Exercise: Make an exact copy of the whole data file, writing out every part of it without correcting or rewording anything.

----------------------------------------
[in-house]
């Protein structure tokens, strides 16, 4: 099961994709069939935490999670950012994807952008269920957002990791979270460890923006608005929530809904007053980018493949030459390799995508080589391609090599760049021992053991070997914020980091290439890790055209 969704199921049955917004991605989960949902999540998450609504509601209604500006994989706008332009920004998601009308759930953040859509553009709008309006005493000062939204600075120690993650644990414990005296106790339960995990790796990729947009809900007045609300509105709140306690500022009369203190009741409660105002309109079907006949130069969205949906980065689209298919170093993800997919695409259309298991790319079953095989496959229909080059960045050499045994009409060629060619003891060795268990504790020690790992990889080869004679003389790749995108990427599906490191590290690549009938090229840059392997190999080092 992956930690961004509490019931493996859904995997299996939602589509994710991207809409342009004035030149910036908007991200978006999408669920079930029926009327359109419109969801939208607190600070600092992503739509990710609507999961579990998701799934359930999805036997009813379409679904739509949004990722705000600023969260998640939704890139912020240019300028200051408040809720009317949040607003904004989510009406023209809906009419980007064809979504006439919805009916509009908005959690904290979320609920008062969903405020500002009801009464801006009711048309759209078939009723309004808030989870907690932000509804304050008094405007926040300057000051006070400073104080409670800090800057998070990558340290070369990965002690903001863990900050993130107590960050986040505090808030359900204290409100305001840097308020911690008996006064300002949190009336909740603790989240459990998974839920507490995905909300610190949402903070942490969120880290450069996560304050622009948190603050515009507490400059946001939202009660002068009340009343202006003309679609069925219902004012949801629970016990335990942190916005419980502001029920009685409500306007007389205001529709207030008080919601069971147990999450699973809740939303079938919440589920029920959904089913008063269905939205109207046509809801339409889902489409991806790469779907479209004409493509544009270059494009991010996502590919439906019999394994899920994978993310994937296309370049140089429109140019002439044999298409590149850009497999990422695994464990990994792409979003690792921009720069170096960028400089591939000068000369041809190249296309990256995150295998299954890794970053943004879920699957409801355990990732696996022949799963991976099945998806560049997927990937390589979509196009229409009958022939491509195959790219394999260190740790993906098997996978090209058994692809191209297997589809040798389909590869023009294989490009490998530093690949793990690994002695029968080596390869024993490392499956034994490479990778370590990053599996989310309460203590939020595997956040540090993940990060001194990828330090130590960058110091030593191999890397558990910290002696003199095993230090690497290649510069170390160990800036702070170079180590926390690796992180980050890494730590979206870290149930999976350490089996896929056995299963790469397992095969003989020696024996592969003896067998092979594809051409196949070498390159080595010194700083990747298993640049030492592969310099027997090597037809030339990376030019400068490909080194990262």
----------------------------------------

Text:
[in-house]
């Protein structure tokens, strides 16, 4: 099961994709069939935490999670950012994807952008269920957002990791979270460890923006608005929530809904007053980018493949030459390799995508080589391609090599760049021992053991070997914020980091290439890790055209 969704199921049955917004991605989960949902999540998450609504509601209604500006994989706008332009920004998601009308759930953040859509553009709008309006005493000062939204600075120690993650644990414990005296106790339960995990790796990729947009809900007045609300509105709140306690500022009369203190009741409660105002309109079907006949130069969205949906980065689209298919170093993800997919695409259309298991790319079953095989496959229909080059960045050499045994009409060629060619003891060795268990504790020690790992990889080869004679003389790749995108990427599906490191590290690549009938090229840059392997190999080092 992956930690961004509490019931493996859904995997299996939602589509994710991207809409342009004035030149910036908007991200978006999408669920079930029926009327359109419109969801939208607190600070600092992503739509990710609507999961579990998701799934359930999805036997009813379409679904739509949004990722705000600023969260998640939704890139912020240019300028200051408040809720009317949040607003904004989510009406023209809906009419980007064809979504006439919805009916509009908005959690904290979320609920008062969903405020500002009801009464801006009711048309759209078939009723309004808030989870907690932000509804304050008094405007926040300057000051006070400073104080409670800090800057998070990558340290070369990965002690903001863990900050993130107590960050986040505090808030359900204290409100305001840097308020911690008996006064300002949190009336909740603790989240459990998974839920507490995905909300610190949402903070942490969120880290450069996560304050622009948190603050515009507490400059946001939202009660002068009340009343202006003309679609069925219902004012949801629970016990335990942190916005419980502001029920009685409500306007007389205001529709207030008080919601069971147990999450699973809740939303079938919440589920029920959904089913008063269905939205109207046509809801339409889902489409991806790469779907479209004409493509544009270059494009991010996502590919439906019999394994899920994978993310994937296309370049140089429109140019002439044999298409590149850009497999990422695994464990990994792409979003690792921009720069170096960028400089591939000068000369041809190249296309990256995150295998299954890794970053943004879920699957409801355990990732696996022949799963991976099945998806560049997927990937390589979509196009229409009958022939491509195959790219394999260190740790993906098997996978090209058994692809191209297997589809040798389909590869023009294989490009490998530093690949793990690994002695029968080596390869024993490392499956034994490479990778370590990053599996989310309460203590939020595997956040540090993940990060001194990828330090130590960058110091030593191999890397558990910290002696003199095993230090690497290649510069170390160990800036702070170079180590926390690796992180980050890494730590979206870290149930999976350490089996896929056995299963790469397992095969003989020696024996592969003896067998092979594809051409196949070498390159080595010194700083990747298993640049030492592969310099027997090597037809030339990376030019400068490909080194990262």